Remembering the point that a 50mm lens becomes a 100mm lens at double extension and all the ramifications of that
    Last edited by jcuknz; 29th December 2012 at 09:13 PM.

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    Re: Screw In Close Up Lenses... Thoughts?

    Well, it's like in the song "Man Piaba", it's clear as mud, but it covers the ground.

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    Re: Screw In Close Up Lenses... Thoughts?

    Quote Originally Posted by jcuknz View Post
    I would suggest that if the macro works by extension the 70mm lens at 1:1 is actually a 7.14 dioptre lens in considering further adjustment by extension tube or CU lens.

    . . . . . .

    Remembering the point that a 50mm lens becomes a 100mm lens at double extension and all the ramifications of that
    Yes, my Sigma 70mm extends 57mm from infinity to 1:1 and focuses at distance of 257mm from the image plane at that magnification. It has "floating focusing" whatever that is.

    But the terminology used in this thread is becoming more troubling:

    I really did like the bellows analogy :-) but was floored again by that phrase "diopter focal length".

    So, talking the thin lens + bellows analogy:

    Is a "50mm lens" one where parallel rays from afar focus at 50mm behind it?

    Is a "50mm lens" focused at 1:1 still a "50mm" even though the distance to the image plane behind the lens has doubled compared with say a 1:1000+ magnification, or does it somehow become a "100mm lens"?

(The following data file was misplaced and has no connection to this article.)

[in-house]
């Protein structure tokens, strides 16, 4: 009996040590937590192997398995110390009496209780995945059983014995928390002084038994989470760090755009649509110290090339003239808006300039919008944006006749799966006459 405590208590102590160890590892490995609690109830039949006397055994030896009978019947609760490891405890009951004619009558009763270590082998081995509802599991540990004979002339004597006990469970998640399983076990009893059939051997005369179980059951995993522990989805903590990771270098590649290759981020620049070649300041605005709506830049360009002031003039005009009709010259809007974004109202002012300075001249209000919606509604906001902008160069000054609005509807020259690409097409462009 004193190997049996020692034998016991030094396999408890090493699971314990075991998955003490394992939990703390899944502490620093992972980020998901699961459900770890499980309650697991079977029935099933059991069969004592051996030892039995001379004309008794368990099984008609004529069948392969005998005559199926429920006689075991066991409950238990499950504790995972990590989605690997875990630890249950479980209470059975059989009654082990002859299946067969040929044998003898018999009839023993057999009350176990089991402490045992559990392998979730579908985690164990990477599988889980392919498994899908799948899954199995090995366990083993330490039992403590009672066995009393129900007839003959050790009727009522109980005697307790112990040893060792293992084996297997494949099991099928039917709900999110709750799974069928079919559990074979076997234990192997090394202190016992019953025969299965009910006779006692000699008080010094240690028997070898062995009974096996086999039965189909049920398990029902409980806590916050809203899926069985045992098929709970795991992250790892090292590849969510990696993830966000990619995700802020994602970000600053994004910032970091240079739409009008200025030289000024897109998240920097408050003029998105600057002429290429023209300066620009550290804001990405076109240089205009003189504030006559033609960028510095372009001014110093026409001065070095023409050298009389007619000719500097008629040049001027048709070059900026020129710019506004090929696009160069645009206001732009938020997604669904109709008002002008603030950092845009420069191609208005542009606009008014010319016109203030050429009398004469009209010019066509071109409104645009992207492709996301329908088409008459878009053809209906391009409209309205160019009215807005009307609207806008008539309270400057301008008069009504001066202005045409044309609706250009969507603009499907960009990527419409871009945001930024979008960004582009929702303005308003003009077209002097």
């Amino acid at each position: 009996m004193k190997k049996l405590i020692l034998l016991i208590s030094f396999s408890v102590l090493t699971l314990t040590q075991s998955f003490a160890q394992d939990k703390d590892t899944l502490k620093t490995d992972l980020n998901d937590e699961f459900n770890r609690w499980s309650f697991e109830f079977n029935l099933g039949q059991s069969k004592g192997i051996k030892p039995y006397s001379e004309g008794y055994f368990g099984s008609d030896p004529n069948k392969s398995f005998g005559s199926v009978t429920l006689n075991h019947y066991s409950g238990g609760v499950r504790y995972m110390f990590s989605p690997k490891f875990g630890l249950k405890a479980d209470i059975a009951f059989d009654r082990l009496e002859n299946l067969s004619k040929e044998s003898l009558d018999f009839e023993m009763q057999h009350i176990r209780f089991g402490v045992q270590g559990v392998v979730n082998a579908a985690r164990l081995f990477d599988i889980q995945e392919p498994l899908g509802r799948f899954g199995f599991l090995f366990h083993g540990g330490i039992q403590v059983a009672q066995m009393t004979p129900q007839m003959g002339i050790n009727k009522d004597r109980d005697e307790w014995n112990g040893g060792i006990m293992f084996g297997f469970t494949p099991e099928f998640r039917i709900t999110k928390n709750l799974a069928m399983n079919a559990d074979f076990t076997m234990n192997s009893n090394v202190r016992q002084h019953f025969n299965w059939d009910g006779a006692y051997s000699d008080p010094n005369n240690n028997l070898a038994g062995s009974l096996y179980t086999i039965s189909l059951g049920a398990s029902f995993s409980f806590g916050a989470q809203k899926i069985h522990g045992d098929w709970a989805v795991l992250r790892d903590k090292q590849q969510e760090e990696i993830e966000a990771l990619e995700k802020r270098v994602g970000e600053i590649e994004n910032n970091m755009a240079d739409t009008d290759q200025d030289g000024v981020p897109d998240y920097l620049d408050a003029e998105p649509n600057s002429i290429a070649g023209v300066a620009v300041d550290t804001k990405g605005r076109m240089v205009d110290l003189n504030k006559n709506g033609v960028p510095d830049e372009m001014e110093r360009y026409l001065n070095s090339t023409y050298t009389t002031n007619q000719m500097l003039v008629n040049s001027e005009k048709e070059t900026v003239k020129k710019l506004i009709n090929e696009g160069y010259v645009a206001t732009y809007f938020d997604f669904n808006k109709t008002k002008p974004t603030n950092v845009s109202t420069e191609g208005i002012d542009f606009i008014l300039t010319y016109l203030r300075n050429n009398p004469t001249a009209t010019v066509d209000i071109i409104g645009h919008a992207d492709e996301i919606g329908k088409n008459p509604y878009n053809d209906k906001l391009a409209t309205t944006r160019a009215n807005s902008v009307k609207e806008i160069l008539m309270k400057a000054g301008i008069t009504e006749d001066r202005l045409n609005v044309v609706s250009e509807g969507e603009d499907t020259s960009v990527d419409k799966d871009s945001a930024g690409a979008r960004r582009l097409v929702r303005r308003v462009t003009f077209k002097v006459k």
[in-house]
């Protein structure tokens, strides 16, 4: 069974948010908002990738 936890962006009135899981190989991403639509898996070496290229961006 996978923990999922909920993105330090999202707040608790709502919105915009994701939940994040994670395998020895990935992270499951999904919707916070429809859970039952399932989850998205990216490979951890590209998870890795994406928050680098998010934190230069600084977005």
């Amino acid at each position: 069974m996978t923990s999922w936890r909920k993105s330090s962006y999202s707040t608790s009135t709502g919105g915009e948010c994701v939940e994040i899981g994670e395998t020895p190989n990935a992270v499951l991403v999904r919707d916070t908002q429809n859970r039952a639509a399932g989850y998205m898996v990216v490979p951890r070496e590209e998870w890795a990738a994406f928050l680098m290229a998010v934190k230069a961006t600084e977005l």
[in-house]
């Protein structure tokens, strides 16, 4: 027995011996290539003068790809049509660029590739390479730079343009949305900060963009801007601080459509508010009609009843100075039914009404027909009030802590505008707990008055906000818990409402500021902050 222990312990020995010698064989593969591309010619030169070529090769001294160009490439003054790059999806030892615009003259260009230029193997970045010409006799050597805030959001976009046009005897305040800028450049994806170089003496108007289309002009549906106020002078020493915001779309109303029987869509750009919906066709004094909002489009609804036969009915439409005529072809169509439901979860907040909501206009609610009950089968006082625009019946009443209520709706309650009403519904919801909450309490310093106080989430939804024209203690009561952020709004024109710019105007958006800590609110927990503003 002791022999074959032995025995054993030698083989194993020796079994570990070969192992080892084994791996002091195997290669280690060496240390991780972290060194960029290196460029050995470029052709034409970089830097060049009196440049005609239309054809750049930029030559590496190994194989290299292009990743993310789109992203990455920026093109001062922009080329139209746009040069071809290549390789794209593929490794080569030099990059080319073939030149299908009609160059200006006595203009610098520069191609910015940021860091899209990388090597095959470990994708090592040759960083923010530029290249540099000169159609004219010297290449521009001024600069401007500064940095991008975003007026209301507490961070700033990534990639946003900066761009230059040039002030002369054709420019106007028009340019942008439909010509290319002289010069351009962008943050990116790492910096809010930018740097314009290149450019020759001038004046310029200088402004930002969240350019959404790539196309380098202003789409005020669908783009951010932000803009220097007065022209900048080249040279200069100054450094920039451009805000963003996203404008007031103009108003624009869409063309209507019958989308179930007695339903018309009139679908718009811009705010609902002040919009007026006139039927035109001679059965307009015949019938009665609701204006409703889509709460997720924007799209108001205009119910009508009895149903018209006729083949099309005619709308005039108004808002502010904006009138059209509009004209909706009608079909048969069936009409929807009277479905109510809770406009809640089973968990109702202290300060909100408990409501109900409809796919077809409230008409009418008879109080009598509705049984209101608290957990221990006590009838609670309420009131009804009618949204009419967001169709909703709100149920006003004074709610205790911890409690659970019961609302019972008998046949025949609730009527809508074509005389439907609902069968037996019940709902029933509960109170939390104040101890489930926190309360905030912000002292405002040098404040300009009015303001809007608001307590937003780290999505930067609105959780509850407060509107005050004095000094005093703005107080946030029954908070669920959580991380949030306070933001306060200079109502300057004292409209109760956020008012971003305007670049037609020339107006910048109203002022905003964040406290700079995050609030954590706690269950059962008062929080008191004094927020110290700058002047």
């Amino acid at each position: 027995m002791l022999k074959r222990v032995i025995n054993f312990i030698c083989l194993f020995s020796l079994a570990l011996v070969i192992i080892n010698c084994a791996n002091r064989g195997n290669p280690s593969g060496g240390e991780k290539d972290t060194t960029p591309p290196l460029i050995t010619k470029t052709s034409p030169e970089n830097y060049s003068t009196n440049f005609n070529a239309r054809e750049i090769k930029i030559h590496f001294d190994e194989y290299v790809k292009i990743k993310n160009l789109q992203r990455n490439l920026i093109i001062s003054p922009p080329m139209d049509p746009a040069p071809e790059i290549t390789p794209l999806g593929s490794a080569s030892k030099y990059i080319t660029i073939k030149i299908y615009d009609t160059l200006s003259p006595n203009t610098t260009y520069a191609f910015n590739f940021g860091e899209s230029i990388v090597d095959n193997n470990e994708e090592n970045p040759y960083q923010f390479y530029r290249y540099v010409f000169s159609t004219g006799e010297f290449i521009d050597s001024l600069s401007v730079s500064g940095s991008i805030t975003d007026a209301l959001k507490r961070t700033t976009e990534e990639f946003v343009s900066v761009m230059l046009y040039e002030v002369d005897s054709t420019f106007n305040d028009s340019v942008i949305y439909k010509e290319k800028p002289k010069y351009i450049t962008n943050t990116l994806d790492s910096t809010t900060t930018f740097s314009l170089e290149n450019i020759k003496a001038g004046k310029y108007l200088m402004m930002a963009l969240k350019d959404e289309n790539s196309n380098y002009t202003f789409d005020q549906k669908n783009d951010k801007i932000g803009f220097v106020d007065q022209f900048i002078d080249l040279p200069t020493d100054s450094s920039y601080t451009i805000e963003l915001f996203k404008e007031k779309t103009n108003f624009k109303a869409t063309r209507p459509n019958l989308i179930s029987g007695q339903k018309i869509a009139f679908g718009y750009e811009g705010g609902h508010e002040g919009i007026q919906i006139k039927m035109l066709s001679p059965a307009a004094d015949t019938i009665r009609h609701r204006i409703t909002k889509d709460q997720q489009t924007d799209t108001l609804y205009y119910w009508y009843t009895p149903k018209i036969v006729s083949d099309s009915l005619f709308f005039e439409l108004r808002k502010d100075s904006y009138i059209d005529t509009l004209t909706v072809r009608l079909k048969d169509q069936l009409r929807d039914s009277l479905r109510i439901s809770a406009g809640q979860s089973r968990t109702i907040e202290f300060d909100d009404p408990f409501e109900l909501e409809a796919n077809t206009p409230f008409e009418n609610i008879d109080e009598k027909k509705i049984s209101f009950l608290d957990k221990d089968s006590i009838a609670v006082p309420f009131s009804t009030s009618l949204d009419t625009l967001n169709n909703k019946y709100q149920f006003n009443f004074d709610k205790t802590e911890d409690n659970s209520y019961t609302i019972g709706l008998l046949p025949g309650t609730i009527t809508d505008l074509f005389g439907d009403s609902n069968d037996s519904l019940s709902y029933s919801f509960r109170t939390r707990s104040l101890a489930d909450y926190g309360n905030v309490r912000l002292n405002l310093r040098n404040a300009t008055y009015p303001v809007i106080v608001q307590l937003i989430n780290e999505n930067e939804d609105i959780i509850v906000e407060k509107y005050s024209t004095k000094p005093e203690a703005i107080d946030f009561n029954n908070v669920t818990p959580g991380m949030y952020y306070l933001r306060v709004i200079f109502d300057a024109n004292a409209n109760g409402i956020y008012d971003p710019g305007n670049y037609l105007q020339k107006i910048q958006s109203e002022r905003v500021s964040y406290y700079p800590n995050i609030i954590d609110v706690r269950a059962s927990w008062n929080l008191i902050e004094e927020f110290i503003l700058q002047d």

If I use a 10-diopter thin lens at 1:1, do I have to scratch the "10" off the side and replace it "5"?

    Does the unit "diopter" refer to an invariant value (for a non-zoom lens) or does "diopter" refer to a variable number which depends on the lens' usage?

    The only definition I've read for dioptric value is 1000/f where f is the focal length in mm. That would make it invariant.
    Last edited by xpatUSA; 30th December 2012 at 06:22 PM. Reason: added more naivete

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    Re: Screw In Close Up Lenses... Thoughts?

    From your description the Sigma is not a 'simple' lens and is using both internal and external adjustment to achieve 1:1 or what with a simple lens would be double-extension.

    In my book the 50mm lens is one where light from infinity is focused 50mm behind the lens [ where you measure that from is another aspect which I never consider.]
    Double extension is twice that distance and the 50mm lens has become a 100mm lens for purposes of calculating the effective aperture. It remains a 50mm lens but has to be treated/considered a 100mm.
    I understand a dioptre to be measurement used by opticians and a one dioptre is 1000mm... so as a definite quantity/measure other distances can be measured by it and expressing them in terms of dioptres. a metre is 1000mm and a kilometre is a thousand times a '1000mm' ....I guess the 50mm lens could be called a 50md lens

    A 10 dioptre lens has a focal length of 100mm at infinity focus and at double extension [ 1:1 ] has a 200mm focal length which could be called 5 dioptre.

    So YES the dioptre is a definite distance but fractions of it and multiplications of it can be described as 5d or 0.25d ... when I buy my hobby glasses at the store I have a choice in 0.25 stages between 0.5d and 3.25d.